With new homework protocol in place, dozens of Merrimack teachers predict their students' grades will declineBy KIMBERLY HOUGHTON
Union Leader Correspondent
March 12. 2018 11:40AM
MERRIMACK — Six months after the school district implemented a new protocol that no longer factors homework into a student’s overall grade, many teachers say their students are less likely to complete homework and their grades are likely to decline as a result.
A survey was recently administered to teachers and parents in an effort to gain feedback on the new protocol.
Although homework may still be assigned by teachers, it is no longer considered a graded assignment.
About 132 teachers completed the survey, with 93 teachers saying their students are now less likely to complete homework. The majority of teachers who participated in the survey say their students have less motivation to complete homework assignments, are taking less ownership of their assignments and their grades will likely suffer.
Mark McLaughlin, assistant superintendent, said he firmly believes that students understand that homework is an important part of the learning process, and that homework is a very valuable tool even if it is not being graded.
About 900 parents completed the survey, with 508 of those parents saying their children do not have a different outlook on homework since the new protocol was implemented.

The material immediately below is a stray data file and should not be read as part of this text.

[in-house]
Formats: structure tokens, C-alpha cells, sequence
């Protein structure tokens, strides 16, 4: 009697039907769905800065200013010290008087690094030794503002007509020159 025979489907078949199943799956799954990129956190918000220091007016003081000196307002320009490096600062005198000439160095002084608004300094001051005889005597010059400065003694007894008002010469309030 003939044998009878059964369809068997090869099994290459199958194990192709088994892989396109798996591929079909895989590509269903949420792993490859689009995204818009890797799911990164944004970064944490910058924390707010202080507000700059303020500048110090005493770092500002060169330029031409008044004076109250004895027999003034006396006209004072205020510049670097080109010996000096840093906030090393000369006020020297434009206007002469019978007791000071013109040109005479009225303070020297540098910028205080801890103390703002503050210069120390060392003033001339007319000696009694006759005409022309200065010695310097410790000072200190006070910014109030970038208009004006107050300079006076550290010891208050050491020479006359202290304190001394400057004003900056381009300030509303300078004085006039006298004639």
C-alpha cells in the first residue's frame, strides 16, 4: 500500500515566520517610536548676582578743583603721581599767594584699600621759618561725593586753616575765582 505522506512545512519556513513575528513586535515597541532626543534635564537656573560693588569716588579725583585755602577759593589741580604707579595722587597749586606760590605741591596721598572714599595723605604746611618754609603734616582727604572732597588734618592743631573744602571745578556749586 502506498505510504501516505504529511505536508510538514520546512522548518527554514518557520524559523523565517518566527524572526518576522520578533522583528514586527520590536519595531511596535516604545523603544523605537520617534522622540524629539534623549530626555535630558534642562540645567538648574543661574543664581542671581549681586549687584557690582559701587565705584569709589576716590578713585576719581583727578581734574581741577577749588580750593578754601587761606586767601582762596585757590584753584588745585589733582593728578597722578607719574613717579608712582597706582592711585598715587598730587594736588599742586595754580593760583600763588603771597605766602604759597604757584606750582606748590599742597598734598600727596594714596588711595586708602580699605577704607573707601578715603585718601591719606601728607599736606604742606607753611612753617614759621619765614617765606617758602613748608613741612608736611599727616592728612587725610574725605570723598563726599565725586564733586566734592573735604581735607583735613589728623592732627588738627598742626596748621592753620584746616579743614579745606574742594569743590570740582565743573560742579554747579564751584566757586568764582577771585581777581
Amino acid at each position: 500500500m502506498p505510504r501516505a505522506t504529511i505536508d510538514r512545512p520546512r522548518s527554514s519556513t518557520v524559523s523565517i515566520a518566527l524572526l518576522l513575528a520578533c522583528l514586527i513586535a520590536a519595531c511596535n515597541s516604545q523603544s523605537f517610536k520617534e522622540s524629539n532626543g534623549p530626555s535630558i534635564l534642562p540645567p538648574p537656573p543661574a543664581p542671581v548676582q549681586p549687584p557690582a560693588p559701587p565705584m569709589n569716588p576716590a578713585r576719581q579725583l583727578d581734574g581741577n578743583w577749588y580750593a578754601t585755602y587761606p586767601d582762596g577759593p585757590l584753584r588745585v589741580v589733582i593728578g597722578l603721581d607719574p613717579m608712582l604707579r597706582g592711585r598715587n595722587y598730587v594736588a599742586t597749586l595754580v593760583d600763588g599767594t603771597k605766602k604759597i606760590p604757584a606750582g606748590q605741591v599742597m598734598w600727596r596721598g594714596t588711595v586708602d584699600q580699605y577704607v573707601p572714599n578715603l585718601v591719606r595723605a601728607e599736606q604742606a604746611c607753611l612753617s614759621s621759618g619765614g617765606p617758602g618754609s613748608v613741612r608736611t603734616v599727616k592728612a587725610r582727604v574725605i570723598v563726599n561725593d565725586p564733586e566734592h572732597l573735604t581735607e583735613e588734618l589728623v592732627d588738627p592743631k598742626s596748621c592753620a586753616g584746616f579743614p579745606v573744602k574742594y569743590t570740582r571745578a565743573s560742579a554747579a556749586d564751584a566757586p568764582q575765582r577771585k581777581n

However, about 410 parents say their children may be less motivated to complete homework over time, and 358 parents believe that their child’s grades will decline.
About 200 parents say that at least some portion of homework should be graded and factored into a student’s overall grade for a class.
“This can really cost people scholarship opportunities,” said Chris Frank, a junior at Merrimack High School.
Frank said his grade-point average has decreased from 3.6 to 3.3 since the beginning of the school year.
He said several students, including himself, registered for certain classes before the new homework protocol was announced — classes they might not have selected if they knew homework would not be factored into the grade.
Devon Mitchell, a junior, submitted a letter to the school board claiming she feels robbed of success because of the homework change.
Without the homework buffer, some grades have dropped from an A to a C, according to Mitchell, adding it has been extremely discouraging.
“I have never been more stressed in my life. This will be the year that stains my high school transcript,” Mitchell wrote.
Two other students shared opposing stories with the board, saying they are pleased with the new homework protocol because it prepares them for college, provides them with extra free time, helps promote strong study habits, places more responsibility on students, eliminates busywork and allows for extra study time or school club participation.
“It allows the students some flexibility to focus on the areas that they need to,” said School Board member Michael Thompson.
Still, Thompson said there seems to be inconsistencies among how teachers assign the work and when it is required to be completed.
While previous homework grades may have falsely inflated a child’s ability to understand a concept, School Board Chairman Shannon Barnes said school officials must still look at the big picture.
While changing the culture at the school, she said the district must provide students with all of the tools they need to be successful.